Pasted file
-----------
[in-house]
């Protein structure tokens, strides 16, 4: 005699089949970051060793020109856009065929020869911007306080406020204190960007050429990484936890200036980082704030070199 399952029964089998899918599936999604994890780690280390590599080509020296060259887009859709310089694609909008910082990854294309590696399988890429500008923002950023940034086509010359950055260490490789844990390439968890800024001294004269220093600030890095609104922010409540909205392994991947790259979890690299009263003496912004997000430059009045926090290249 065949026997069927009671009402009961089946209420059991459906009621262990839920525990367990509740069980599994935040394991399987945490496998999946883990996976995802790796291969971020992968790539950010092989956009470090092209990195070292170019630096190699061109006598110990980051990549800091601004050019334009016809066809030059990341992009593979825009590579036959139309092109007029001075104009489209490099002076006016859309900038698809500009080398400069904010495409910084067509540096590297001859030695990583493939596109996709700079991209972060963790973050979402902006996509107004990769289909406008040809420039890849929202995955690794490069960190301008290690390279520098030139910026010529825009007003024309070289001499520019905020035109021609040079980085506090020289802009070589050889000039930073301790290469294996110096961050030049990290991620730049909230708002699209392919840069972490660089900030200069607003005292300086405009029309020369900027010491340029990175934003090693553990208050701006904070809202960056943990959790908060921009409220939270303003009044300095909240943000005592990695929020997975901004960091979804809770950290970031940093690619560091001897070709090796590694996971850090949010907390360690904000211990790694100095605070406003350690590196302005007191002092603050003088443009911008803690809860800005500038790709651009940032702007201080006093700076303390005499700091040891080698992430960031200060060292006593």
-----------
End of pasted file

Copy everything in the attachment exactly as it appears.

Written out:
[in-house]
């Protein structure tokens, strides 16, 4: 005699089949970051060793020109856009065929020869911007306080406020204190960007050429990484936890200036980082704030070199 399952029964089998899918599936999604994890780690280390590599080509020296060259887009859709310089694609909008910082990854294309590696399988890429500008923002950023940034086509010359950055260490490789844990390439968890800024001294004269220093600030890095609104922010409540909205392994991947790259979890690299009263003496912004997000430059009045926090290249 065949026997069927009671009402009961089946209420059991459906009621262990839920525990367990509740069980599994935040394991399987945490496998999946883990996976995802790796291969971020992968790539950010092989956009470090092209990195070292170019630096190699061109006598110990980051990549800091601004050019334009016809066809030059990341992009593979825009590579036959139309092109007029001075104009489209490099002076006016859309900038698809500009080398400069904010495409910084067509540096590297001859030695990583493939596109996709700079991209972060963790973050979402902006996509107004990769289909406008040809420039890849929202995955690794490069960190301008290690390279520098030139910026010529825009007003024309070289001499520019905020035109021609040079980085506090020289802009070589050889000039930073301790290469294996110096961050030049990290991620730049909230708002699209392919840069972490660089900030200069607003005292300086405009029309020369900027010491340029990175934003090693553990208050701006904070809202960056943990959790908060921009409220939270303003009044300095909240943000005592990695929020997975901004960091979804809770950290970031940093690619560091001897070709090796590694996971850090949010907390360690904000211990790694100095605070406003350690590196302005007191002092603050003088443009911008803690809860800005500038790709651009940032702007201080006093700076303390005499700091040891080698992430960031200060060292006593």